Movie review: ‘The Hitman’s Bodyguard’
Reynolds and Jackson give a fun, action packed performance
By SANDY COHEN
AP Entertainment Writer
There’s not a whole lot that’s new about “The Hitman’s Bodyguard .” Its mismatched-pals premise is the stuff of classic buddy comedies. Stars Ryan Reynolds and Samuel L. Jackson play their typical character types: Reynolds the handsome do-gooder; Jackson the unflappable badass whose favorite word is mother(expletive). And like many movie heroes past, they’re tasked with taking down a brutal dictator.
Yet that kind of familiar framework is what makes this action-packed mashup of gun battles, car chases, fist fights and international intrigue such a delight: Leave reality’s chaos at the door, and lose yourself in a world where the bad guys get what’s coming to them and Sam Jackson spontaneously breaks into song. (He actually sings three times in this film — once in Italian! With nuns! Plus his own, original F-word-laden tune.)
And did I mention there’s a love-story subplot?
Reynolds plays Michael Bryce, a well-manicured, tightly wound, type-A personality who works in “executive protection,” providing high-end, high-stakes bodyguard services for society’s unsavories. His career and polished image take a nosedive after a weapons dealer he was protecting is killed by a sniper. Bryce blames his Interpol detective ex-girlfriend, Amelia (Elodie Yung), for the deadly mistake, believing she leaked information to her law-enforcement colleagues.
A couple years later, Amelia is tapped to transport notorious hit-man Darius Kincaid (Jackson) to International Criminal Court, where he’s to be the sole witness testifying against murderous Belarusian dictator Vladislav Dukhovich (Gary Oldman, always perfect). Dukhovich deploys his bottomless army of goons to take out their convoy and ultimately eliminate Kincaid, who promised his testimony in exchange for the release of his wife, Sonia (Salma Hayek), from jail.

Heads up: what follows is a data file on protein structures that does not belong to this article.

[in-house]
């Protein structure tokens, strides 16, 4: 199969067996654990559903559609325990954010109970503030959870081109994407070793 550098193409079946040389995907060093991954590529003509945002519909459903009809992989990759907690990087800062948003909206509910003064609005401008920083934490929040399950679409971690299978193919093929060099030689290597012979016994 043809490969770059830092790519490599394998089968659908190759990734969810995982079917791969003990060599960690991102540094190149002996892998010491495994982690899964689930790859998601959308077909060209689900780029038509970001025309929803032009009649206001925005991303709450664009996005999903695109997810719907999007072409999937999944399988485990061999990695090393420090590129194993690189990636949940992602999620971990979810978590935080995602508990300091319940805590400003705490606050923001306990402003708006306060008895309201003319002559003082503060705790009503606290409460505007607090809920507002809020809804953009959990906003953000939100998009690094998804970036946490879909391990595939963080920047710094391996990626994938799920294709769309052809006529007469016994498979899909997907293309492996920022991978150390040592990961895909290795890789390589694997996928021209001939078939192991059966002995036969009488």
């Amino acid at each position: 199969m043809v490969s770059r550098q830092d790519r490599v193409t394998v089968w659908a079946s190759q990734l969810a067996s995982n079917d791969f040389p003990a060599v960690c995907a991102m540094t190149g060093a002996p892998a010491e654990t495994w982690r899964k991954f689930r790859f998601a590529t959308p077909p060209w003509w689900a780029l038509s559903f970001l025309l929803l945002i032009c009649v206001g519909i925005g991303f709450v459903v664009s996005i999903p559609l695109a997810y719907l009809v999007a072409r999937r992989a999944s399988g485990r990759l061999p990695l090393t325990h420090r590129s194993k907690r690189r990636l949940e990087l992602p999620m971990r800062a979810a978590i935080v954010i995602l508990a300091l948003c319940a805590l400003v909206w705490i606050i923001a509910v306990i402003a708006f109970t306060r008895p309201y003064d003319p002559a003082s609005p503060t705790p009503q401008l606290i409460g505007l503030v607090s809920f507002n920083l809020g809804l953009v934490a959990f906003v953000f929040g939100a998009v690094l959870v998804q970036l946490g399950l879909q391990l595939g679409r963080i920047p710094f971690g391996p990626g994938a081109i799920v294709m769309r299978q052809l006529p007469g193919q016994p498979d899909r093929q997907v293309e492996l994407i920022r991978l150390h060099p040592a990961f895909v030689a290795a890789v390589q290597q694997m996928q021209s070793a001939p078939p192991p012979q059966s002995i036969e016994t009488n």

Outgunned and desperate, Amelia turns to Bryce for help, promising to help restore his career if he can get Kincaid to The Hague safely. Thus begins the odd-couple pairing of Reynolds and Jackson and premise for various physical and verbal throw-downs, with the bad guys and each other. When Bryce says he’s there to keep Kincaid out of harm’s way, Kincaid replies, “I am harm’s way.”
And he proves it, taking out baddies even while handcuffed and outracing a fleet of armored cars while whipping a speedboat through Amsterdam’s canals. Jackson soars in roles like these, and his performance is as bulletproof as Kincaid is rumored to be. The 68-year-old is as thrilling an action star as any decades younger. It wouldn’t be surprising to learn he does his own stunts, and insisted on manning that speedboat himself.
Jackson’s Kincaid is also the story’s wise elder, giving Bryce romance advice as they dodge Dukhovich’s thugs.
Reynolds works his comic and superhero action chops and Hayek is at her fieriest as a barmaid unafraid to cut a guy’s carotid with a broken bottle.
Director Patrick Hughes (“The Expendables 3”) keeps the action grounded in the story’s narrative without compromising the excitement. The movie is loud, with several explosions that could shake a nervous viewer from her seat, but the chases are epic, especially the speedboat scene, during which Reynolds’ character kept pace on a motorcycle.
Screenwriter Tom O’Connor mitigates the serious matter in his story — the trial of a tyrant for war crimes against his own people — with brisk banter and thrilling fight sequences, along with a touch of sweetness as it becomes clear that both Bryce and Kincaid are motivated by love.
If only movies could make that universal.